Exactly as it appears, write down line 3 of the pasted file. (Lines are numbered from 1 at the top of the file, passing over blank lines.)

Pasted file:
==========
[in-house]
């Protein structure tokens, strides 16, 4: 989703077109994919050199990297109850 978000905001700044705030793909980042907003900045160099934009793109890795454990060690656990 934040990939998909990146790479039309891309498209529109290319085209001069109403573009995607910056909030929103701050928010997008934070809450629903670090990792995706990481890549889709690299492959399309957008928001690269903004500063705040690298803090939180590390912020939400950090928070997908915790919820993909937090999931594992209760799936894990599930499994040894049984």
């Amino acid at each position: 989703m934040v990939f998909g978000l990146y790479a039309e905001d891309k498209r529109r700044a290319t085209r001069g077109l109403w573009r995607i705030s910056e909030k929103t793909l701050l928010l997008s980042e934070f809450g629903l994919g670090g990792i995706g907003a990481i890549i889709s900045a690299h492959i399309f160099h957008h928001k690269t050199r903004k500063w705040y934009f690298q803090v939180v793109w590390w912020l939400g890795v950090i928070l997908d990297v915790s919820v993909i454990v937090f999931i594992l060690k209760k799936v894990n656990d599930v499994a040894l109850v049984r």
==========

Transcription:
């Amino acid at each position: 989703m934040v990939f998909g978000l990146y790479a039309e905001d891309k498209r529109r700044a290319t085209r001069g077109l109403w573009r995607i705030s910056e909030k929103t793909l701050l928010l997008s980042e934070f809450g629903l994919g670090g990792i995706g907003a990481i890549i889709s900045a690299h492959i399309f160099h957008h928001k690269t050199r903004k500063w705040y934009f690298q803090v939180v793109w590390w912020l939400g890795v950090i928070l997908d990297v915790s919820v993909i454990v937090f999931i594992l060690k209760k799936v894990n656990d599930v499994a040894l109850v049984r």